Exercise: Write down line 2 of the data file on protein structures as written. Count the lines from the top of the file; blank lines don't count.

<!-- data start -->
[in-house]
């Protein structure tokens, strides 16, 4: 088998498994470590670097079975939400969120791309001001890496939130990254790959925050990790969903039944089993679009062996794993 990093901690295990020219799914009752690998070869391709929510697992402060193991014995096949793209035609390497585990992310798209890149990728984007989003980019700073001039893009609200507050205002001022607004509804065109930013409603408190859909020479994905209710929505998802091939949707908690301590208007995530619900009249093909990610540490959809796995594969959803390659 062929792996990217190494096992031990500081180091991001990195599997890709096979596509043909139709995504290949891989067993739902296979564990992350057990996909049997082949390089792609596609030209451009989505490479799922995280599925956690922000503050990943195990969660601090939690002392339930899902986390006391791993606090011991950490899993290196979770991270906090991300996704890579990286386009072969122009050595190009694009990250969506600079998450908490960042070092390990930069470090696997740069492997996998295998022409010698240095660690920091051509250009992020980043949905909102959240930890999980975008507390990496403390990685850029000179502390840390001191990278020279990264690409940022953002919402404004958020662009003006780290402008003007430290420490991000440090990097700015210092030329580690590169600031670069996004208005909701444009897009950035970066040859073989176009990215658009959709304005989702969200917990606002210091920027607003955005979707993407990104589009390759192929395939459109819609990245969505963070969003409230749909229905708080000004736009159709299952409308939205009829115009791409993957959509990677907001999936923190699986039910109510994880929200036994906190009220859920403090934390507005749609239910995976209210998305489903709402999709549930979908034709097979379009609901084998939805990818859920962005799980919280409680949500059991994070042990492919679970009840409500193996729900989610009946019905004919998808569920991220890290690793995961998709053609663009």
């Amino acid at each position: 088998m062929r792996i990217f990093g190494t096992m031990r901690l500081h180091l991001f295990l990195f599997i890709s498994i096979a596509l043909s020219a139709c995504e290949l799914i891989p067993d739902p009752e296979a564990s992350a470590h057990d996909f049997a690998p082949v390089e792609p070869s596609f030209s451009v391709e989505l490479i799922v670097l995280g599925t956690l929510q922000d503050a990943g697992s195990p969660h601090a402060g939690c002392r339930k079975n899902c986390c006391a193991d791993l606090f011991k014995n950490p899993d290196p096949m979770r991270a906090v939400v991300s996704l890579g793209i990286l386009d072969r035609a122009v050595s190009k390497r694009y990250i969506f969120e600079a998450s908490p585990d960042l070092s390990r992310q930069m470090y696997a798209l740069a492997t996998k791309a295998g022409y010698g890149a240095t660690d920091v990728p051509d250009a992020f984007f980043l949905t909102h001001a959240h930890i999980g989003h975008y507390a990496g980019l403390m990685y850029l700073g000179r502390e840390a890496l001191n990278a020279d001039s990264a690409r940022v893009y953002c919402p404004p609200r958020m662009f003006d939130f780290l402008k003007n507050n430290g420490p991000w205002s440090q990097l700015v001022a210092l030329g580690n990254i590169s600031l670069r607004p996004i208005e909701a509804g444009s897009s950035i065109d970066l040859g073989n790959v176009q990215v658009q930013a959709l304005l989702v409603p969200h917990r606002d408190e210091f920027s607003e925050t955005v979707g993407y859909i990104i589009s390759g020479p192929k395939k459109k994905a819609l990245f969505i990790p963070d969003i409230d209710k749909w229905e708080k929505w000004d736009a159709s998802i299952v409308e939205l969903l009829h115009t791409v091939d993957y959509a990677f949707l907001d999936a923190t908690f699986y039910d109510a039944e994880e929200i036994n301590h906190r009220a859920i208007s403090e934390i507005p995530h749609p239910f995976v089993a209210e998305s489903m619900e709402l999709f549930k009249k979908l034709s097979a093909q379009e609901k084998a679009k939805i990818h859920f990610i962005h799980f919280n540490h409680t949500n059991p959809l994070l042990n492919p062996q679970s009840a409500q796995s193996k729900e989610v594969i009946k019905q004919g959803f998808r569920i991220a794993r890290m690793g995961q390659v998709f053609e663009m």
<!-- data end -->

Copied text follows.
């Protein structure tokens, strides 16, 4: 088998498994470590670097079975939400969120791309001001890496939130990254790959925050990790969903039944089993679009062996794993 990093901690295990020219799914009752690998070869391709929510697992402060193991014995096949793209035609390497585990992310798209890149990728984007989003980019700073001039893009609200507050205002001022607004509804065109930013409603408190859909020479994905209710929505998802091939949707908690301590208007995530619900009249093909990610540490959809796995594969959803390659 062929792996990217190494096992031990500081180091991001990195599997890709096979596509043909139709995504290949891989067993739902296979564990992350057990996909049997082949390089792609596609030209451009989505490479799922995280599925956690922000503050990943195990969660601090939690002392339930899902986390006391791993606090011991950490899993290196979770991270906090991300996704890579990286386009072969122009050595190009694009990250969506600079998450908490960042070092390990930069470090696997740069492997996998295998022409010698240095660690920091051509250009992020980043949905909102959240930890999980975008507390990496403390990685850029000179502390840390001191990278020279990264690409940022953002919402404004958020662009003006780290402008003007430290420490991000440090990097700015210092030329580690590169600031670069996004208005909701444009897009950035970066040859073989176009990215658009959709304005989702969200917990606002210091920027607003955005979707993407990104589009390759192929395939459109819609990245969505963070969003409230749909229905708080000004736009159709299952409308939205009829115009791409993957959509990677907001999936923190699986039910109510994880929200036994906190009220859920403090934390507005749609239910995976209210998305489903709402999709549930979908034709097979379009609901084998939805990818859920962005799980919280409680949500059991994070042990492919679970009840409500193996729900989610009946019905004919998808569920991220890290690793995961998709053609663009």